It's been awhile hasn't it? Well you will happy to know that while I was absent from my blog responsibilities I was still productive. The proof: this interview with the very talented (and extremely sweet) Liza Rietz. Her work is available in her Etsy shop as well as her B&M, Liza Rietz in Portland. So havea cup of tea and read how Ms. Rietz went from studying anthropology and sociology to becoming a self taught sewing wunderkind.
1. When did you first take an interest in clothing design?
From the minute I realized that my Barbies were in serious need of some better outfits.
2. How many years did it take you to feel confident in your ability to make a garment from scratch? Confident is the key word - because i started selling my designs in boutiques within one year of teaching myself to sew. I would definitely say that my confidence builds with every collection.
3. What is the process you use for coming up with your collections?
This is a very organic process. Inspiration comes from all over, but I can definitely say my designs reflect my emotional creative side - if i am feeling a color, a texture , a shape, I try to capture that through sketching. Conceptually, the challenge is to stay focused on the cohesiveness of my collection and make sure all the designs work harmoniously together. Technically, the challenge is to make a garment that is sculptural and interesting without sacrificing the natural shapes of the body. From my sketches I draft flat patterns, and manipulate and tweak ideas through draping. Eventually, a garment appears! My hope is that it balances on being artistic and functional.
4. Your items have a retro look to them but are very modern in their construction. How do you fuse those two sensibilities and make it work?
This is the constant balance for my designs: taking a vintage look and modernizing it. For example, in my last collection I was super fascinated with the designs of Erte and designs from 1910 - 1920 - i love the drape and cowls in the long dresses and the influence of Japanese design - kimono sleeves especially. I tried to take elements of these very ornate and sculptural pieces and put them on a modern woman. So in a sense, I had to make these designs functional and wearable. This leads me to balance functional and flattering fit with the sculptural and artistic elements.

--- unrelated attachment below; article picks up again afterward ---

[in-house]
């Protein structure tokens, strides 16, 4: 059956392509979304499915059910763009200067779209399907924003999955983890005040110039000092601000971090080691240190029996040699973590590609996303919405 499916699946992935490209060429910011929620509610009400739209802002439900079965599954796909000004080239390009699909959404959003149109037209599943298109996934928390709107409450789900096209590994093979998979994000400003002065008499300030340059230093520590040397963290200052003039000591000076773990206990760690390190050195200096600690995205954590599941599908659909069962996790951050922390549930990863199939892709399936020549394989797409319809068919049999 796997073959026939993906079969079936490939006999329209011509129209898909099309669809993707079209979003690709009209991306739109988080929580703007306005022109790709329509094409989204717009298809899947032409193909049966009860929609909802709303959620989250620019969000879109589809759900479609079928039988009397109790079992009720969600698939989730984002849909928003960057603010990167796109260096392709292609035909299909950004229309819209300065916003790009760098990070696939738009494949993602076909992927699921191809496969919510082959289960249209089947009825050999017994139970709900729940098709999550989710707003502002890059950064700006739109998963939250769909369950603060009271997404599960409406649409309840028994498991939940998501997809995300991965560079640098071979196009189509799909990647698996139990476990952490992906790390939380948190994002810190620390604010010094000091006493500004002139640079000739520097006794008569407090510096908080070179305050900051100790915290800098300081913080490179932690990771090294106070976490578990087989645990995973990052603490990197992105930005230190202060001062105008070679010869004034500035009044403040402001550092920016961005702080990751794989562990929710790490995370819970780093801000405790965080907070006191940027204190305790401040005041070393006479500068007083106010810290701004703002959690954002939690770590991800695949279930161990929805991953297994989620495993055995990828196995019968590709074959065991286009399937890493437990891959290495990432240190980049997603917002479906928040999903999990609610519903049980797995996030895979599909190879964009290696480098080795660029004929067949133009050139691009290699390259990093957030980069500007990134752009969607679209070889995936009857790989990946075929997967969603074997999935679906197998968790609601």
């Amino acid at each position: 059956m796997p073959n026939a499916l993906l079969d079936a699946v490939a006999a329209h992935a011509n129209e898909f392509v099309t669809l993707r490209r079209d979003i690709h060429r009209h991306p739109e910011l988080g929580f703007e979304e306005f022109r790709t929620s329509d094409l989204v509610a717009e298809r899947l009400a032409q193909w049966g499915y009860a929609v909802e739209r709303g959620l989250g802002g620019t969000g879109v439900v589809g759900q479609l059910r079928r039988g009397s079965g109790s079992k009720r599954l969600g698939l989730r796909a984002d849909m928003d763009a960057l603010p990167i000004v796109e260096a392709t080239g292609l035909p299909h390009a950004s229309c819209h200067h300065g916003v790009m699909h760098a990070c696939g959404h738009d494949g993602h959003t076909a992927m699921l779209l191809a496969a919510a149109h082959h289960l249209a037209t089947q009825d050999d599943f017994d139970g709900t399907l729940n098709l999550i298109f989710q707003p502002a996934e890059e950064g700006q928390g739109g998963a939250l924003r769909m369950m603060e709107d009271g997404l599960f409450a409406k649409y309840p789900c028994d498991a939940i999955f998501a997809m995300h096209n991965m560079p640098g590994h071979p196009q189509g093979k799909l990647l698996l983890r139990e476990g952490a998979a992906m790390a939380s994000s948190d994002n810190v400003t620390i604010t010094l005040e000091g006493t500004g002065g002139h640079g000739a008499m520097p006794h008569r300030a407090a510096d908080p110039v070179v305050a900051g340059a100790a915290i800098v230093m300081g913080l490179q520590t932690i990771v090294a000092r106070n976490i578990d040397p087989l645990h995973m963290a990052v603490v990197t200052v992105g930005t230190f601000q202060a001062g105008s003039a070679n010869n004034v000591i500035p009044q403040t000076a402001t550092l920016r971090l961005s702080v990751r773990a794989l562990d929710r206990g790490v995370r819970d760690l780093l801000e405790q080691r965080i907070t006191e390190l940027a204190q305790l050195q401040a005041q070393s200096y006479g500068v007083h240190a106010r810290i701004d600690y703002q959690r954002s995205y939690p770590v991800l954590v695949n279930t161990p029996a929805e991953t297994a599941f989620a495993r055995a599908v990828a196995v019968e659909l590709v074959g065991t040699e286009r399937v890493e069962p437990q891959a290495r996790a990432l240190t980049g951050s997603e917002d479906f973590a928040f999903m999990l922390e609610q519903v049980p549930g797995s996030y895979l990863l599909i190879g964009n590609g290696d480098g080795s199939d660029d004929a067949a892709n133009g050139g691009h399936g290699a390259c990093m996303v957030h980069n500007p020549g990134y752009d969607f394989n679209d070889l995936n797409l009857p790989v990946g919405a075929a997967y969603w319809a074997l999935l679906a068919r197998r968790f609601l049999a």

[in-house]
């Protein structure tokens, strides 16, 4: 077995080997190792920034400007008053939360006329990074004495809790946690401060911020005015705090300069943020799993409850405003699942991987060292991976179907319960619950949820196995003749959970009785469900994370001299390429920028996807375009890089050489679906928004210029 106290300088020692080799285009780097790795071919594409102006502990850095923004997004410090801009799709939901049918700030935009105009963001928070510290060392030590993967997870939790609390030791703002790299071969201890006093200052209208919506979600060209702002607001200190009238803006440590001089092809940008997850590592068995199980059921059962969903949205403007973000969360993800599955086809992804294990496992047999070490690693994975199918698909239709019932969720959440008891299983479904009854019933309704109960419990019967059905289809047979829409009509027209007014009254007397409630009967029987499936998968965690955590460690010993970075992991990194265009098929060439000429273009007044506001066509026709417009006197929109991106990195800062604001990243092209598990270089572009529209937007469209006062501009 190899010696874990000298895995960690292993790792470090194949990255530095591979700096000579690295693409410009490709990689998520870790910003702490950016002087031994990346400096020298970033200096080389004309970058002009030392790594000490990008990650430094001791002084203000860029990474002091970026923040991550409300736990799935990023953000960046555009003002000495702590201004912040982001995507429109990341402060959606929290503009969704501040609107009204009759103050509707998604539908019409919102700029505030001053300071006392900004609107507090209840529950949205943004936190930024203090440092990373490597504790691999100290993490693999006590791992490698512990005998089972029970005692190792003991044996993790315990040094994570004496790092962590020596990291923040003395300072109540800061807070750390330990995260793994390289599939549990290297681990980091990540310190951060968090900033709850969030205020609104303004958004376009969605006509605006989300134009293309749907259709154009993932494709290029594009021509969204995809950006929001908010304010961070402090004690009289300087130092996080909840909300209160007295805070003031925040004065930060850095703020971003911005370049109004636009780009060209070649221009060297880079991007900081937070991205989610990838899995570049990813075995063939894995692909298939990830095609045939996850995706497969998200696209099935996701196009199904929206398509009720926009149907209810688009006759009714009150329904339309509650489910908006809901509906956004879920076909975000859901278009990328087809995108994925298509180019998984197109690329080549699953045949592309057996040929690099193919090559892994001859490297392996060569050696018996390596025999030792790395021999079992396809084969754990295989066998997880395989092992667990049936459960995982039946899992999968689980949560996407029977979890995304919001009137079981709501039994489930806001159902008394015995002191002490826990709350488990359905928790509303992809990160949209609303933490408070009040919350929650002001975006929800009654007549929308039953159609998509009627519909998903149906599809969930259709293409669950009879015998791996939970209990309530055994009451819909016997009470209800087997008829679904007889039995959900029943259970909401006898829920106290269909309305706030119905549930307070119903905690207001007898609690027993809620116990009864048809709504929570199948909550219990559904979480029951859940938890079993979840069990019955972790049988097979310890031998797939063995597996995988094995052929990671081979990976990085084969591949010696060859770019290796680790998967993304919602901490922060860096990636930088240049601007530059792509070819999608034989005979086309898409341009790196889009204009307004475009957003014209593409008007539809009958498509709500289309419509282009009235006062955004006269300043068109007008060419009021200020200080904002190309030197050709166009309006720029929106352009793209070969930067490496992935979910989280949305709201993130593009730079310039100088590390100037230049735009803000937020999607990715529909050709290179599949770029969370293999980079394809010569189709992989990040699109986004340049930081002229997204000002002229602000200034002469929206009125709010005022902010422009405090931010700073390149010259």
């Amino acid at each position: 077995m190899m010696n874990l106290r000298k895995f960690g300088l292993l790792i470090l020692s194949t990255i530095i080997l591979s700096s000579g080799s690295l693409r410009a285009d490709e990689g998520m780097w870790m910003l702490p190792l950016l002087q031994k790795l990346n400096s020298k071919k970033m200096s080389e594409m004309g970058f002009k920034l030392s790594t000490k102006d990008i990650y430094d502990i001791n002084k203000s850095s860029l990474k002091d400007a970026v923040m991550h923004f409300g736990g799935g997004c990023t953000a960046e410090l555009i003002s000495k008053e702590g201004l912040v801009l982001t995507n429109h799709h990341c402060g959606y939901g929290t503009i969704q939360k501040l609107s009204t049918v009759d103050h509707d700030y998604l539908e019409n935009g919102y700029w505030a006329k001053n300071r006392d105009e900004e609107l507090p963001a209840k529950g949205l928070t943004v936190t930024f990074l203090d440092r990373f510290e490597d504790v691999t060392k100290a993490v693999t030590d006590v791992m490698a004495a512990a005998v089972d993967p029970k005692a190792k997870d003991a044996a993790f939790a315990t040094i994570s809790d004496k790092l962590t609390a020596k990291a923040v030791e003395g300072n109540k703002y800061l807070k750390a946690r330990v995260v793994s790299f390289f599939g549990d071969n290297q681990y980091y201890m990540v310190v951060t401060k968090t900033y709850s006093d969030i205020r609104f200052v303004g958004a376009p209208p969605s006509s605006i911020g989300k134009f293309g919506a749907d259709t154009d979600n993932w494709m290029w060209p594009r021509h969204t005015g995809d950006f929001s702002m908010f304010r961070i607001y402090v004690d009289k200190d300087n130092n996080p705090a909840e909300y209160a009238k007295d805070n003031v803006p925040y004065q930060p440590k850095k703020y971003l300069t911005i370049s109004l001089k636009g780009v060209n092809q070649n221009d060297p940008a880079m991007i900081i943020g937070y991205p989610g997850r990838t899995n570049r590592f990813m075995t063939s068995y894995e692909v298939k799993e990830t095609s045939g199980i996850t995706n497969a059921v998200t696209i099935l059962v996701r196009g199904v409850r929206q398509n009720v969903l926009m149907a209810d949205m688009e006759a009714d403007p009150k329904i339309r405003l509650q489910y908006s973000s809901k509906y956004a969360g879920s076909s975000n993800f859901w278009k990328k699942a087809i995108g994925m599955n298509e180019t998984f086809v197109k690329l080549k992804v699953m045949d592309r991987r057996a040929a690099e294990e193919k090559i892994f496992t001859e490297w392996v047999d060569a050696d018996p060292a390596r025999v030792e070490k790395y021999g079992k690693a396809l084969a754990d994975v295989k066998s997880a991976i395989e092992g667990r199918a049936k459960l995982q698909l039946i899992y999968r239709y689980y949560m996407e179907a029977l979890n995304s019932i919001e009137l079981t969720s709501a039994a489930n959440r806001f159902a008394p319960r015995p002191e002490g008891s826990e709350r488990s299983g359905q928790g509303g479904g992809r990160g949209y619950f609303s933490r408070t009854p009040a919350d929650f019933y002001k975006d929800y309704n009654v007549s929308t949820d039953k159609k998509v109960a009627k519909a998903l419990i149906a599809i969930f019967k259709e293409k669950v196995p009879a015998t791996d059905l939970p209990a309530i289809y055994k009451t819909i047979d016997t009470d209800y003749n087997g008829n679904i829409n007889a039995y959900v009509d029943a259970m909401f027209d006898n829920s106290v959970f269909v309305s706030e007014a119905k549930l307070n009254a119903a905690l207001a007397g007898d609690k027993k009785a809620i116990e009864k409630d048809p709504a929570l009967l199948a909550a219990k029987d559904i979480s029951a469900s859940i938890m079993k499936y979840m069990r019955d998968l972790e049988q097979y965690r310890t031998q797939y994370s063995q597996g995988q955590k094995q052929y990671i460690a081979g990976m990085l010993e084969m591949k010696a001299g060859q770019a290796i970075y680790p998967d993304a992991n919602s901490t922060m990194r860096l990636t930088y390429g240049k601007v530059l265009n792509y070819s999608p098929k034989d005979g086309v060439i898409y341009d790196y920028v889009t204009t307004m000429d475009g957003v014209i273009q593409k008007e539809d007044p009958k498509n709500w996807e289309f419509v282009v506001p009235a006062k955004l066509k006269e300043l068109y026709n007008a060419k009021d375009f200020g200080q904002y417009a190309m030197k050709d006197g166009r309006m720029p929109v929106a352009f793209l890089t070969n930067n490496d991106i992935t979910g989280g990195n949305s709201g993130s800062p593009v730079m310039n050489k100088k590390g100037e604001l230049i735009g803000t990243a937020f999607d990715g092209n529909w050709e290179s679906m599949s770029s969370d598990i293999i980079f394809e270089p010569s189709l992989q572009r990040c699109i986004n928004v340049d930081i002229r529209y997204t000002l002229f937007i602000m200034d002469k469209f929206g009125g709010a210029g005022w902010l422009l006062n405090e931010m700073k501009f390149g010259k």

5. How do you decide on materials to use? Did you take textile courses in college or do you just go with your gut? I only studied sociology and anthropology in college, so gut it is. I am completely self taught with designing and sewing. Textiles heavily influence and steer my designs. Again, my designs must be wearable and functional so this leads me to comfortable and natural fabrics like cotton, linen, silk and wools. I rarely use prints because i feel that solid colors don't distract from the sculptural and textural aspects of my work.
6. Why did you decide to open a brick and mortar shop and how long did it take you to do so? I have been designing, constructing, promoting, and selling my designs since 2001. This is hard work. I consigned and wholesaled for years and got to a point where i either had to start out sourcing my labor and turn to mass production, or i needed to scale back and do it the old fashioned way - with in-house design and construction. I opened my store in 2007. I am incredibly passionate about my work and it scares me to death to think of someone else making my garments in an environment that i am not a part of. I want to have my hands in every part. And, I find it so rewarding when a woman walks into my store, we look at my sample designs, she picks one out, we choose a fabric, we take her measurements and then me and my assistants make the piece in-house. This is a rewarding process, and a process that is increasingly rare in our modern day mass produced society.
7. Are there any other creative disciplines you haven't done but would like to try?
The list is endless.
8. What new projects do you have planned for 2009?
Spring '09 collection, Fall '09 Collection.
9. Who or what inspires you?
10. In five years what would you like to be doing?
2014! I hope to be doing the same thing, with more assistants and in-house seamstresses to create a more productive pace. I hope to have two days off in a row! For REAL!
11. And this is something I always wonder when people design and create a clothing line-do you wear your own pieces?
If I am lucky, I keep a couple samples or rejects.
And just for fun:
12. Favorite colors?
gray, chartreuse, white (it is a color).
13. Last book you read?
"The Girl In the Flammable Skirt" - short stories by Aimee Bender
14. Your idea of the perfect day?
Sleep in. hot yoga. sushi.
15. Your favorite Etsy (or other DIY) seller.
My lovely friend and business partner Emily Ryan www.emilyryan.etsy.com
**all photos used with permission and are the property of Liza Rietz**